If we had no winter, the spring would not be so pleasant;
If we had not sometimes a taste of adversity,
prosperity would not be so welcome.
-- Anne Bradstreet
For me, Passover is a time to remember our source, let go of the regrets and disappointments of our past, and the expectations of the future, and step free as a new life emerges as well as the first bloom of spring. I put aside my deepest fears, my feelings of separation and sadness, prejudice, pain, anger and grief, and celebrate the magic of the moment.
More and more, even as my legs lose strength and my hands grow weaker, I am able to meet and embrace my deepest fears -- to, in effect, live peacefully with my Beast (illness). And as this occurs, I recognize significant changes in the way I relate to my illness and my life.
I find new depths of courage enabling me to face shadows that in the past filled me with terror or disgust, or that brought out my most defensive denials. And I find unexpected ways of viewing even new physical difficulties I may be having. I must confess there are still many times when I feel abandoned by Beauty and I lose all patience and understanding for the Beast. When this happens all my fear and hurt, my unsupportive thoughts and habits of denial, become the real Beast, oppressing and enslaving me. Envy, bitterness, anger, and jealousy drown out my joy, casting shadows across my heart.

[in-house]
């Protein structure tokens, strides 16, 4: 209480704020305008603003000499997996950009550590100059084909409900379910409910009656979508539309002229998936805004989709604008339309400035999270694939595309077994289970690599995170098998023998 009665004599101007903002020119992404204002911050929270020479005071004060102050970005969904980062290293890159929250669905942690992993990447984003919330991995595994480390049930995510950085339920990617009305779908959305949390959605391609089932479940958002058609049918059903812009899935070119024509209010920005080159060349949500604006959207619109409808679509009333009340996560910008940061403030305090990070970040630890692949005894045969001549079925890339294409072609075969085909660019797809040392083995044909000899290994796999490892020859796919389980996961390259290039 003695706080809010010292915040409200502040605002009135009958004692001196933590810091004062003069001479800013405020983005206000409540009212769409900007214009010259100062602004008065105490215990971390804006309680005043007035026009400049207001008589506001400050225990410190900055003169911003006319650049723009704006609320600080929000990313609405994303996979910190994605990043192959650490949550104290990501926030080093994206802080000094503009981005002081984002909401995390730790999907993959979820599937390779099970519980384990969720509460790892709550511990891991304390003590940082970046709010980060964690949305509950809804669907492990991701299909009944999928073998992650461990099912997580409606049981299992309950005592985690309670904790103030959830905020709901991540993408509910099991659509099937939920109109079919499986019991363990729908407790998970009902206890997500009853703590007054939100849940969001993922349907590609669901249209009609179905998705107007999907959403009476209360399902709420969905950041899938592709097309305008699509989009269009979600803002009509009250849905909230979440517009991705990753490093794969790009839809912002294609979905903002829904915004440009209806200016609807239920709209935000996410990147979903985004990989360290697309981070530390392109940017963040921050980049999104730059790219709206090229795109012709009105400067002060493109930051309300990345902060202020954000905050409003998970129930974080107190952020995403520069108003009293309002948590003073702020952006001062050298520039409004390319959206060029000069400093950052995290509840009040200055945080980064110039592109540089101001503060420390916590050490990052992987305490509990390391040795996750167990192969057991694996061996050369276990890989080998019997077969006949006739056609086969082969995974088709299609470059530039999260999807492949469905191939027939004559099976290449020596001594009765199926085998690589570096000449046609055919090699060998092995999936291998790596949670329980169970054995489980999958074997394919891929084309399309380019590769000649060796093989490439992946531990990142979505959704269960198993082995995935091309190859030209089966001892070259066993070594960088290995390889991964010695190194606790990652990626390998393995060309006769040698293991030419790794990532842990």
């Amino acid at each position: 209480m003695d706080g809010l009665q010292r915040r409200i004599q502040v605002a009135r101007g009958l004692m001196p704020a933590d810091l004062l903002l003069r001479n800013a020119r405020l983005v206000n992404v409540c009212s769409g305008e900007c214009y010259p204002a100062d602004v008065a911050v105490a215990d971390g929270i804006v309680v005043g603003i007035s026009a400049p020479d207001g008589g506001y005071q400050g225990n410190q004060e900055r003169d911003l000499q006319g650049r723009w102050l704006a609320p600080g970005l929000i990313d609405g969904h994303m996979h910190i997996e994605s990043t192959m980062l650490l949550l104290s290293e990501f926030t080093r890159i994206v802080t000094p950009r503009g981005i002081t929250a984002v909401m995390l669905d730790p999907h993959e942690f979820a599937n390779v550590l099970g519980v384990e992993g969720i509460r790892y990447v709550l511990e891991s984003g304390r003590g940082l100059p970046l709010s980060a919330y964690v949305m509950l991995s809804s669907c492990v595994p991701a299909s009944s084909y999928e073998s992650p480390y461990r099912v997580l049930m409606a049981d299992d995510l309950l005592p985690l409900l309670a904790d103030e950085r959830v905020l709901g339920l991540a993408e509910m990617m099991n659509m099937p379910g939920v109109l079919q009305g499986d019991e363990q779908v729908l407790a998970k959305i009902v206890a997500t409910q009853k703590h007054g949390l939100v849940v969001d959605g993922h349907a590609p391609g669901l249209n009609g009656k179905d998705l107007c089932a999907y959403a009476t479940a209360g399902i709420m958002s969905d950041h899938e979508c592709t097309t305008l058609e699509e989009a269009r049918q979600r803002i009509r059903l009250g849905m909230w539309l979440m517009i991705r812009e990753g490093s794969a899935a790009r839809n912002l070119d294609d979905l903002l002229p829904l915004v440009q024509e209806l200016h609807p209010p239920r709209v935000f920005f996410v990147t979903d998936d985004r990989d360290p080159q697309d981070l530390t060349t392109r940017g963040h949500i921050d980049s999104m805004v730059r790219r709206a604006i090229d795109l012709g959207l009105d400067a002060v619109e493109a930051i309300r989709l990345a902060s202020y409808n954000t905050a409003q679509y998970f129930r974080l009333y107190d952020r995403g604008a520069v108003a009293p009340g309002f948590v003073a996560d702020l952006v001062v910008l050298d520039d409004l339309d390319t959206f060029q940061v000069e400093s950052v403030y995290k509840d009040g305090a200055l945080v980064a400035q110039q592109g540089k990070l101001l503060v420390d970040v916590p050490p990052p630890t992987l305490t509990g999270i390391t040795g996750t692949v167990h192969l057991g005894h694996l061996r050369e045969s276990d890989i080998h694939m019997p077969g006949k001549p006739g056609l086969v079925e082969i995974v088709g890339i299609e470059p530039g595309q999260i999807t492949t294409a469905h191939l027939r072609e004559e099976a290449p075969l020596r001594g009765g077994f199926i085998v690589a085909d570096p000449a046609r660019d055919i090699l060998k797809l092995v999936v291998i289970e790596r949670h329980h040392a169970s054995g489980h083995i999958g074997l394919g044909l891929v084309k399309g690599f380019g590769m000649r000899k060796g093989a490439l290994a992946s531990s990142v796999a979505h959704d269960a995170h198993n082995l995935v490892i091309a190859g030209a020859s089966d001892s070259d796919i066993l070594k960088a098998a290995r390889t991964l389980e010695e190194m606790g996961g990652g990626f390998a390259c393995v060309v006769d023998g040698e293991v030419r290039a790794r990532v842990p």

I become a prisoner of my own making.
When we have an illness, we are constantly forced to embrace the Beast. Sometimes when it is at its most fearsome and we are not ready to look beyond the wall of obstacles we must face. It is at times such as these that we are most in need of those skills required for lasting change.
This process of change is a time to acknowledge, experience, and then put aside our deepest fears, our feelings of sadness, prejudice, pain, anger and grief. During Passover, we read from the Haggadah, the Jewish book of prayer that is a centerpiece of the Passover celebration. In one translation there is a passage that has always been particularly meaningful to me -- that we can heal by liberating ourselves from those enslavements that "warp the Spirit and blight the mind, that destroy the Soul even though they leave the flesh alive. For men can be enslaved in more ways than one."
Passover illustrates how we bring about or allow change in our lives. During Passover, we are called upon to be free from the struggle for freedom and to our healing on all levels that acknowledge the importance of this kind of transformational process.
To me, Passover illustrates how we create a future that asks us to be a bigger person than we think we are,
Consider the following questions:
- How can I be more loving and less judgemental in my relationships (including myself)?
- How can I learn to let go of the disappointments of the past or fear of the future?
- What kind of actions would leave me and my communities fulfilled and empowered?
- How can I communicate in ways that will bring out the best in others?
- How can I live a more purposeful life?
In this new life, we learn to love ourselves and others by forgiving rather than judging.
In this new life, we direct ourselves and choose to be peaceful inside regardless of what is happening outside.
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